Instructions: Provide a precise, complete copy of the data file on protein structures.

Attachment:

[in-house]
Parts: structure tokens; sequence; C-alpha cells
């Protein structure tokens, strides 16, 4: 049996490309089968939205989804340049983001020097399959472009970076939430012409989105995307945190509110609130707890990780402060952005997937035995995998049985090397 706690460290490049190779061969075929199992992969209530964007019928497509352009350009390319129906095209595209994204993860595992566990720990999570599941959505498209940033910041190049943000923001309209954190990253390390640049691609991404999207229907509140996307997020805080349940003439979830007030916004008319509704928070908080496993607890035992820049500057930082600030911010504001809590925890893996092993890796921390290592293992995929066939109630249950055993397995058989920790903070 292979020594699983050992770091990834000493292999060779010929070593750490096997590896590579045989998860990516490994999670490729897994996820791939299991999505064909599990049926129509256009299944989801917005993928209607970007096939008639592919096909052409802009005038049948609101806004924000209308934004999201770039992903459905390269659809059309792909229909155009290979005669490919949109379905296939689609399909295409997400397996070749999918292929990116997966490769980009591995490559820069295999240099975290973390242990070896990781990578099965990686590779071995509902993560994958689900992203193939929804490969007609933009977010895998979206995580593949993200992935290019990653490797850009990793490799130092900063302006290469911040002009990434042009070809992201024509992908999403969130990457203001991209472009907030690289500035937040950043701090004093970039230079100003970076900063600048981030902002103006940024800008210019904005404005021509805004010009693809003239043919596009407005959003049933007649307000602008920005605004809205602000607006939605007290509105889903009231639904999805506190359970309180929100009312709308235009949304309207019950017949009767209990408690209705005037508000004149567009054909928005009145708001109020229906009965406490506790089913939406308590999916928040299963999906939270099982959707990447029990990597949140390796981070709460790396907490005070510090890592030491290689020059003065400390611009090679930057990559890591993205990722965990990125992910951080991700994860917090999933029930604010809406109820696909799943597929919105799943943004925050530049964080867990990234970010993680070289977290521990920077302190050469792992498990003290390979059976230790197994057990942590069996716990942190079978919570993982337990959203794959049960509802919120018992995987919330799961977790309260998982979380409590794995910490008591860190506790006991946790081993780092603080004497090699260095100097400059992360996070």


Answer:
[in-house]
Parts: structure tokens; sequence; C-alpha cells
């Protein structure tokens, strides 16, 4: 049996490309089968939205989804340049983001020097399959472009970076939430012409989105995307945190509110609130707890990780402060952005997937035995995998049985090397 706690460290490049190779061969075929199992992969209530964007019928497509352009350009390319129906095209595209994204993860595992566990720990999570599941959505498209940033910041190049943000923001309209954190990253390390640049691609991404999207229907509140996307997020805080349940003439979830007030916004008319509704928070908080496993607890035992820049500057930082600030911010504001809590925890893996092993890796921390290592293992995929066939109630249950055993397995058989920790903070 292979020594699983050992770091990834000493292999060779010929070593750490096997590896590579045989998860990516490994999670490729897994996820791939299991999505064909599990049926129509256009299944989801917005993928209607970007096939008639592919096909052409802009005038049948609101806004924000209308934004999201770039992903459905390269659809059309792909229909155009290979005669490919949109379905296939689609399909295409997400397996070749999918292929990116997966490769980009591995490559820069295999240099975290973390242990070896990781990578099965990686590779071995509902993560994958689900992203193939929804490969007609933009977010895998979206995580593949993200992935290019990653490797850009990793490799130092900063302006290469911040002009990434042009070809992201024509992908999403969130990457203001991209472009907030690289500035937040950043701090004093970039230079100003970076900063600048981030902002103006940024800008210019904005404005021509805004010009693809003239043919596009407005959003049933007649307000602008920005605004809205602000607006939605007290509105889903009231639904999805506190359970309180929100009312709308235009949304309207019950017949009767209990408690209705005037508000004149567009054909928005009145708001109020229906009965406490506790089913939406308590999916928040299963999906939270099982959707990447029990990597949140390796981070709460790396907490005070510090890592030491290689020059003065400390611009090679930057990559890591993205990722965990990125992910951080991700994860917090999933029930604010809406109820696909799943597929919105799943943004925050530049964080867990990234970010993680070289977290521990920077302190050469792992498990003290390979059976230790197994057990942590069996716990942190079978919570993982337990959203794959049960509802919120018992995987919330799961977790309260998982979380409590794995910490008591860190506790006991946790081993780092603080004497090699260095100097400059992360996070």